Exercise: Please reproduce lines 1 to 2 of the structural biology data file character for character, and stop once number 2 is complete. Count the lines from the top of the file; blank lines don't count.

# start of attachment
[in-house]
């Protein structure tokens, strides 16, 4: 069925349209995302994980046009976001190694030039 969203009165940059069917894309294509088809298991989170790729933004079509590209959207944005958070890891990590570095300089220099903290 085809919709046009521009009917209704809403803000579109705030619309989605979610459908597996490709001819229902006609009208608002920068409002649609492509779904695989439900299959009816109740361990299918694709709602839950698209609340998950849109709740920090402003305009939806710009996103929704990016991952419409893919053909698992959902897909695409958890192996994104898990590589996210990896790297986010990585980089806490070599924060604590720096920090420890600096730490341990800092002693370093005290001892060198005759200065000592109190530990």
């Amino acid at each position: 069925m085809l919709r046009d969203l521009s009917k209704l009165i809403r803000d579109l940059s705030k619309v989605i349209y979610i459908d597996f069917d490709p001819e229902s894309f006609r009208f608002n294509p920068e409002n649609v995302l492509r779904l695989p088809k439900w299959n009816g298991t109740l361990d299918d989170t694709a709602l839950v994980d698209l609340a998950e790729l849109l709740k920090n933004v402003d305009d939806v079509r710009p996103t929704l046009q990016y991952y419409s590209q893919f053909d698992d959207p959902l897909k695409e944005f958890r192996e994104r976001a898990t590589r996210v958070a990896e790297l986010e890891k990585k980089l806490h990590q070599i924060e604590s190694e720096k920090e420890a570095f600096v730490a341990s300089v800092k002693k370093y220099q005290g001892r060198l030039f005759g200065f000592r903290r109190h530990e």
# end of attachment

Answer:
[in-house]
């Protein structure tokens, strides 16, 4: 069925349209995302994980046009976001190694030039 969203009165940059069917894309294509088809298991989170790729933004079509590209959207944005958070890891990590570095300089220099903290 085809919709046009521009009917209704809403803000579109705030619309989605979610459908597996490709001819229902006609009208608002920068409002649609492509779904695989439900299959009816109740361990299918694709709602839950698209609340998950849109709740920090402003305009939806710009996103929704990016991952419409893919053909698992959902897909695409958890192996994104898990590589996210990896790297986010990585980089806490070599924060604590720096920090420890600096730490341990800092002693370093005290001892060198005759200065000592109190530990």